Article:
Who’s cutting onions?
As we finalize our discussions on the show’s 10th anniversary, we ask Tommy as to whether he can imagine a 20th.
“If we go about it right,” he concludes. “It’s all about being able to reinvent yourself. We’re in this strange situation of making a television show for 7-9-year-olds while also trying to please 19-year-olds who grew up with the show because hey… we helped bring them up! And they love NINJAGO dearly, so we feel an obligation to not let them down. But if we get too heavily bogged down by backstory and lore, then we become inaccessible to newcomers, who we rely on to come in, understand the series, and allow it to become part of their foundation as well. It’s a balancing act.”
Tommy suggests that to reach the vicennial (Google it) anniversary, the show needs to reinvent itself (to some extent) every third year or so. “NINJAGO is a playground. Creativity and change are deeply embedded in the show’s DNA, so we embrace and celebrate that. Of course, if one of those reinventions is a total bust then it’s hard to see how we’ll come back from that.”
If that seems overly pessimistic, dear reader, that’s actually quite an optimistic outlook by Danish standards.
But Tommy expands, “the LEGO Group is always very reactive. So, if something goes wrong, or some tendency arises, you will need to shift, because you need to be with the times.”
Does that put a creative strain on Tommy?
“It’s an exercise of not falling in love with something too much. Because it may change. We could plan 5 years ahead, but if we did it in too great a detail, we would be sorely disappointed. But I know what the next few years are going to look like and they’re how I want them to look.”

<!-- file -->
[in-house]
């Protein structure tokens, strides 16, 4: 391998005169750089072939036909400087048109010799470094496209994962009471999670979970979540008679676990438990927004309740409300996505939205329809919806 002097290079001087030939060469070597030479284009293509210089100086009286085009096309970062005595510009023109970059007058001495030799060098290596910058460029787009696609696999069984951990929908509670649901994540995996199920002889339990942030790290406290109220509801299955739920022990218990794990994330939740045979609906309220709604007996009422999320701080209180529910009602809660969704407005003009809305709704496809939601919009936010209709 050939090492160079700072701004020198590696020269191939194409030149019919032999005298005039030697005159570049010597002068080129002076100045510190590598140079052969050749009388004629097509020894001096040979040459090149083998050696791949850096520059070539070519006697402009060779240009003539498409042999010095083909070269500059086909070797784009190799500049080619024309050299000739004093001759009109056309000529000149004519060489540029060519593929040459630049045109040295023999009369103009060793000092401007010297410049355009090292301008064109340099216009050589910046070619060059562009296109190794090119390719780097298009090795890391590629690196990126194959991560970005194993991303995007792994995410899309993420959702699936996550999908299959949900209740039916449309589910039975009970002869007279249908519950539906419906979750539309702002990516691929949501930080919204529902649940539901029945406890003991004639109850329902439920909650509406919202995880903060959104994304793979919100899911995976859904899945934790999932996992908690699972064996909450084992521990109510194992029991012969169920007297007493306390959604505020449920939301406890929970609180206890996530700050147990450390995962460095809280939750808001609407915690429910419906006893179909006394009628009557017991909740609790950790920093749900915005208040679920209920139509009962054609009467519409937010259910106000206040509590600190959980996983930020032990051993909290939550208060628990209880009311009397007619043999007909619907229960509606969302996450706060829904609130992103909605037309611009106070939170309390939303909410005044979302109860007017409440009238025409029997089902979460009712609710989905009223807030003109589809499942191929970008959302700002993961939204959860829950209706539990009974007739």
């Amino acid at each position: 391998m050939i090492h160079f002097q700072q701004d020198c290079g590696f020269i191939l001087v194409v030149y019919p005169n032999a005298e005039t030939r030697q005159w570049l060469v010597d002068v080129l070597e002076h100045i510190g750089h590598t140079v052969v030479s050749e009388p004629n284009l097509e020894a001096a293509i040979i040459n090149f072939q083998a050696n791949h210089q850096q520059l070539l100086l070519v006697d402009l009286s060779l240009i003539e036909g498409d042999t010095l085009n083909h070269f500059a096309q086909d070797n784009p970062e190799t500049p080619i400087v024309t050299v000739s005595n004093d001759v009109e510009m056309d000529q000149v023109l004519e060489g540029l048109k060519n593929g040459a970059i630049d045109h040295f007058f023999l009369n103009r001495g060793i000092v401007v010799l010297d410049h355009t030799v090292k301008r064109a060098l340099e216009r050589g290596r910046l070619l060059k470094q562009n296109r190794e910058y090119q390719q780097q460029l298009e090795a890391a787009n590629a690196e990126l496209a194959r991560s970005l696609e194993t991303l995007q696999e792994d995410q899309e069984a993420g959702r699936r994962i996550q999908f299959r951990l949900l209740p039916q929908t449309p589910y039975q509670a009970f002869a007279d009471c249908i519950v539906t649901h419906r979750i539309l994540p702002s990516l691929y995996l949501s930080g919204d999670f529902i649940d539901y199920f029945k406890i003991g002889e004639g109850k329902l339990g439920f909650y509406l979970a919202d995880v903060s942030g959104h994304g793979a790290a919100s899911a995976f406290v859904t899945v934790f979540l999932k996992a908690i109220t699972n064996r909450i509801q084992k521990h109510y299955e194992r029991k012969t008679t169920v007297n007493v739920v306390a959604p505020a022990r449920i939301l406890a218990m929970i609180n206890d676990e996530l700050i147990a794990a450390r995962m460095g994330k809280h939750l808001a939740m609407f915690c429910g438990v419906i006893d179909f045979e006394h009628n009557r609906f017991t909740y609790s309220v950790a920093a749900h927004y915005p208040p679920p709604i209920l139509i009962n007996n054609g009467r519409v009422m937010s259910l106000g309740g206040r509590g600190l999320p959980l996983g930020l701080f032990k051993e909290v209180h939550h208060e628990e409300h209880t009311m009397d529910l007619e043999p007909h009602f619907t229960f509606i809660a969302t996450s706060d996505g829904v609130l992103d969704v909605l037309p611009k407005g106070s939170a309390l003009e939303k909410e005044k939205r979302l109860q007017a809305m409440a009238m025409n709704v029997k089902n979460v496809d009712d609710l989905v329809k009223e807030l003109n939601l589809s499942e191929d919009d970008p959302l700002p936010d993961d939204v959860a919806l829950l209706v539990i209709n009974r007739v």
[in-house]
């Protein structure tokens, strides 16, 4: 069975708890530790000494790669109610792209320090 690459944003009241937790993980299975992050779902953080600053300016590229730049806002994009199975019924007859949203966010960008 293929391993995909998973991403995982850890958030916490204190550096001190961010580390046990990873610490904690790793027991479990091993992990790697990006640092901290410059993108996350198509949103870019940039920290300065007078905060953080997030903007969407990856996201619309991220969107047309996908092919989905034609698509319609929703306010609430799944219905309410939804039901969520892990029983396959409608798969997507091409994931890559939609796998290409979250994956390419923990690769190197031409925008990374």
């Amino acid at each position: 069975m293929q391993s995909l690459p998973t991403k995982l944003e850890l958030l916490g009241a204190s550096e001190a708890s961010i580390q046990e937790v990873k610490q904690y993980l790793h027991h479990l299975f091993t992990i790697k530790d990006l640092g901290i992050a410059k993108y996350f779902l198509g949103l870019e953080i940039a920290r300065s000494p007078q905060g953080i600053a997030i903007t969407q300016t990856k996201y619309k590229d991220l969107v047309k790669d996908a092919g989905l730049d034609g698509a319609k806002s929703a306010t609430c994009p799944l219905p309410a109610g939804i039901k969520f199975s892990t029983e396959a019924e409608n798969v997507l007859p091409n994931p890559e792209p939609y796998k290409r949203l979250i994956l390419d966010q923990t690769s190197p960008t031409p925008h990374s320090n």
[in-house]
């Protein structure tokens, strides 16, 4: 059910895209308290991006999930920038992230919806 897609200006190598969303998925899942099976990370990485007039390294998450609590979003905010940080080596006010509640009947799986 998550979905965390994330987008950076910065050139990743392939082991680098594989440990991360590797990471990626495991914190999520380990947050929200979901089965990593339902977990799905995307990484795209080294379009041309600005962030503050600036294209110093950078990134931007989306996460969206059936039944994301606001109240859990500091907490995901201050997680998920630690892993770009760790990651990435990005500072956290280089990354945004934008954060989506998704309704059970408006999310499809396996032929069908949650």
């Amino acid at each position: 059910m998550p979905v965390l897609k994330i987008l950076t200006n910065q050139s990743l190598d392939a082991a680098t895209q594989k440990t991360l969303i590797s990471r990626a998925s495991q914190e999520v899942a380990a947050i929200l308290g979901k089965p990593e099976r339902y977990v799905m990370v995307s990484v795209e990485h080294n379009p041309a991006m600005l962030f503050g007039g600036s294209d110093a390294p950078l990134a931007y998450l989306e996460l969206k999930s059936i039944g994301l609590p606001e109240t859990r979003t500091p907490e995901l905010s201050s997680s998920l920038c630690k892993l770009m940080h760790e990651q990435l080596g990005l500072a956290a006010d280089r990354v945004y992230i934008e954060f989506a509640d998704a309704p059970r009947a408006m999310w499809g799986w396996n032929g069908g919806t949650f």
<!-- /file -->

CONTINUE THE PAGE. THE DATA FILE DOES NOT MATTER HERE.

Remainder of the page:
In any case, many of the show’s most loved storylines and characteristics have been the result of brainstorming, rather than structured planning. The origin of the idea of Spinjitzu, for example, came from a desire to allow people to play out the combat scenes through the sets. Minifigures were attached to spinners, and their martial art was born. After that, there was a need for a countdown exclamation along the lines of “ready, steady, go”, and that’s how Ninja… GO! came into being.
“A lot of things just organically came together in great ways,” admits Tommy, “and that makes it super intuitive, which means people will probably like it.”
And Tommy’s team have overseen enough successful NINJAGO developments to be confident about the future – however the cards are dealt.
“Something I learned from the front-end guys is that you should trust the ideas you haven’t had yet. Don’t panic. We’ve been in this situation enough times where we know we always come up with great stuff. That confidence is there now. The great idea will be out there somewhere.”
“If only you could apply that to everything in life. It’s kind of like the Lebowski Philosophy…”
(There seems to be no better way for Tommy to conclude proceedings, surrounded by his museum of 80s references, than to quote a film from 1998.)
“‘The Dude abides’”